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Math Help - Finding tangency points of a polar equation

  1. #1
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    Finding tangency points of a polar equation

    Question: Find all the points where the tangent line is horizontal and vertical for the polar equation r=1-2cos{\theta}

    I'm trying to find the tangencies by passing through the cartesian.

    So far I have this:
    x=cos\theta-2cos^2\theta
    y=sin\theta-2cos\theta sin\theta

    \frac{dx}{d\theta}=-sin{\theta}(1-4cos{\theta})

    \frac{dy}{d\theta}= cos -2cos2{\theta}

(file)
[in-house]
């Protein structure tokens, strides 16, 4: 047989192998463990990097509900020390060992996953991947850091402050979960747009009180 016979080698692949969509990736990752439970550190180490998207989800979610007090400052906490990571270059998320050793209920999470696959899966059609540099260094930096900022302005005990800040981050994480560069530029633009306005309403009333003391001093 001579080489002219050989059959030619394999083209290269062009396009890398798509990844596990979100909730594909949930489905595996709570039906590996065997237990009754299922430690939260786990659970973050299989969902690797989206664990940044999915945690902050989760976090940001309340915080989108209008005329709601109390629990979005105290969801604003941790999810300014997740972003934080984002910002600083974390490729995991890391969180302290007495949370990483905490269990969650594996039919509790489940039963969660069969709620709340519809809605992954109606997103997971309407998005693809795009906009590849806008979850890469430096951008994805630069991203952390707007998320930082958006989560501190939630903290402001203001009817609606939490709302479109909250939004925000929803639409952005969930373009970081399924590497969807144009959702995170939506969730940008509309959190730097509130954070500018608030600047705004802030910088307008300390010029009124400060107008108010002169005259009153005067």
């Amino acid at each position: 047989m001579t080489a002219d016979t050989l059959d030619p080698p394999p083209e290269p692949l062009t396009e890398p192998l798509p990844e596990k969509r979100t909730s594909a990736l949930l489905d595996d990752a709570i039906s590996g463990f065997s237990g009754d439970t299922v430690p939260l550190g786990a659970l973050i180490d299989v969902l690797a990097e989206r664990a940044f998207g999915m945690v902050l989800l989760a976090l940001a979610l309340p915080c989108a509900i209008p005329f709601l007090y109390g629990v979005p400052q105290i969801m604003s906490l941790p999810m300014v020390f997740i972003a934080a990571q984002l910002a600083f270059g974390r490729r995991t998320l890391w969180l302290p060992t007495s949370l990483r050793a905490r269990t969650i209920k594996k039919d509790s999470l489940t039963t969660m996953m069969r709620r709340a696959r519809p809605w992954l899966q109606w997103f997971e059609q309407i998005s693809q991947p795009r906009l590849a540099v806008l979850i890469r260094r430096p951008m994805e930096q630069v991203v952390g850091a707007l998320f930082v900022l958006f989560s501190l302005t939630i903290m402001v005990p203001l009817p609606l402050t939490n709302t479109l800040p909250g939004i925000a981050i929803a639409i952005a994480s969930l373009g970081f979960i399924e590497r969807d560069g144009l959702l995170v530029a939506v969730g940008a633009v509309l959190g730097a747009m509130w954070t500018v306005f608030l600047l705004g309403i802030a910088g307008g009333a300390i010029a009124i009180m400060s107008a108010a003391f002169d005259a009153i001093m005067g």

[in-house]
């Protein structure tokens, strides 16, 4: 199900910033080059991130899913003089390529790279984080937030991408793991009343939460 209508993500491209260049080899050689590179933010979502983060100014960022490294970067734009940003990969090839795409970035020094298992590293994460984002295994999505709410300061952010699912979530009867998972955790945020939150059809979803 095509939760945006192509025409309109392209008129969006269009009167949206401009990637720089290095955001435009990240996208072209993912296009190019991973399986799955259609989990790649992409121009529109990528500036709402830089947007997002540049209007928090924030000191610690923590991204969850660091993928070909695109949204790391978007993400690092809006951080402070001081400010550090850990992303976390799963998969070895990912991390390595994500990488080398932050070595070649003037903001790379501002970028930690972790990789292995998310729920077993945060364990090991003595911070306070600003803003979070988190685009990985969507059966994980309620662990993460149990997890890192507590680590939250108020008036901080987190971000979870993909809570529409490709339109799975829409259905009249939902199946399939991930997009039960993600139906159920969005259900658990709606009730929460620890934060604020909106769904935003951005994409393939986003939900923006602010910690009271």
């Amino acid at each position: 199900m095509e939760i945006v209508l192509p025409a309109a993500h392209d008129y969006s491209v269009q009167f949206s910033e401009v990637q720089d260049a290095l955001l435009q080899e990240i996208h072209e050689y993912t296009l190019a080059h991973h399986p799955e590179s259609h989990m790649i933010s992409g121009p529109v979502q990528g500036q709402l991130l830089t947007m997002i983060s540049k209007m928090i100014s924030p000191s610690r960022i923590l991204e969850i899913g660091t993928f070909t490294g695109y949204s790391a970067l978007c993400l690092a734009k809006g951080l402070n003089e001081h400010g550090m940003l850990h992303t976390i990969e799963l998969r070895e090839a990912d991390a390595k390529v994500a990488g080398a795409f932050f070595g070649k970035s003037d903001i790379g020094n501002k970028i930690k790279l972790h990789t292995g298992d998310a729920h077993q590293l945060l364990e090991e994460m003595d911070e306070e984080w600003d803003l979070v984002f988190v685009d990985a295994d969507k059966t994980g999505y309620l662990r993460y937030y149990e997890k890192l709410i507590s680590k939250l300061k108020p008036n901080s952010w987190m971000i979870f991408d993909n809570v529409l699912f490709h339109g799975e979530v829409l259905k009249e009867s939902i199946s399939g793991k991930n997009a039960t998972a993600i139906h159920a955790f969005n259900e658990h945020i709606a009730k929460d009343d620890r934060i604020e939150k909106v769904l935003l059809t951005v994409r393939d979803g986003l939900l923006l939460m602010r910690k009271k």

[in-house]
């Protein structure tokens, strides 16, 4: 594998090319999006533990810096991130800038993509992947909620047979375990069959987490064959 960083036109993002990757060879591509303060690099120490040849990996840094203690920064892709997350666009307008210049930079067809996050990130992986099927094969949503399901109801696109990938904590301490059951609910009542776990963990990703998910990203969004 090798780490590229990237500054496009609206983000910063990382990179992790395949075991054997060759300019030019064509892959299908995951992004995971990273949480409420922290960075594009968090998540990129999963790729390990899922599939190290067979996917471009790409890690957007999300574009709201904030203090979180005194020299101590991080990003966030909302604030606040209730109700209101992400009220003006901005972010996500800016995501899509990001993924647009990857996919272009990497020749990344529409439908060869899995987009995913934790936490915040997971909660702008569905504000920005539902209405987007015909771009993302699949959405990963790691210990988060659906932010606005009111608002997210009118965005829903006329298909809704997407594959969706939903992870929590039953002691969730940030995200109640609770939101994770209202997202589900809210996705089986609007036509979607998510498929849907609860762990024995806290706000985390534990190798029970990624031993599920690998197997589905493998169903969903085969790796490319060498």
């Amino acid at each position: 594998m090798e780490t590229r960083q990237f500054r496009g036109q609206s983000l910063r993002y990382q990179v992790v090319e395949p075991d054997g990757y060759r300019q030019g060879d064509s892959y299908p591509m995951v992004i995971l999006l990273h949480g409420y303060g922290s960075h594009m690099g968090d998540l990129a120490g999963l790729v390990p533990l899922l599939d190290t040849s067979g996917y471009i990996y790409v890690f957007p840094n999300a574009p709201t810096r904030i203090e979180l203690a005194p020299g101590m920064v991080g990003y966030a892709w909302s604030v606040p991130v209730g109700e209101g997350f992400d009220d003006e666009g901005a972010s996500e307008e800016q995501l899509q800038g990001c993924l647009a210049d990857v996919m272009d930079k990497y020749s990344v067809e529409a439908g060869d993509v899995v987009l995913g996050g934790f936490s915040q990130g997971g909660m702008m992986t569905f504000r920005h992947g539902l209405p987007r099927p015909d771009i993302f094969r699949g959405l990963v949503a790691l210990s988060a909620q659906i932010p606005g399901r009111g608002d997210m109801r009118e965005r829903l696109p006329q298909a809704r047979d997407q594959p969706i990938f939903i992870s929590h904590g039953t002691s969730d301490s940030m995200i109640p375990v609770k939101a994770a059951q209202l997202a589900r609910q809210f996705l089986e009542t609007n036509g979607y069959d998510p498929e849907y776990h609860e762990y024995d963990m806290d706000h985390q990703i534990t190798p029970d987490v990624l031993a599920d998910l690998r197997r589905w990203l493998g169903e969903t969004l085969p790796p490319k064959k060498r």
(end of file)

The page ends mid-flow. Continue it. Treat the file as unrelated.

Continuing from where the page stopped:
I'm currently on the horizontal tangency but got stuck/wondering if there is another way:

     cos-2cos2{\theta}=0


    Thanks in advance
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  2. #2
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    That looks good to me. \frac{dy}{dx}= \frac{cos(\theta)- 2cos^2(\theta)}{-sin(\theta)(1- cos(\theta))}.

    The tangent will be horizontal when the numerator is 0:
    [tex]cos(\theta)- 2cos^2(\theta)= cos(\theta)(1- 2cos(
    \theta))= 0. That will be true wnen [tex]cos(\theta)= 0[tex] or when cos(\theta)= \frac{1}{2}.

    The tangent will be vertical when the denominator is 0:
    -sin(\theta)(1- cos(\theta))= 0 when sin(\theta)= 0 or cos(\theta)= 1.

    Since both numerator and denominator are 0 when cos(\theta)= 0, that is not necessarily a vertical or horizontal tangent. You will need to look more closely at that.
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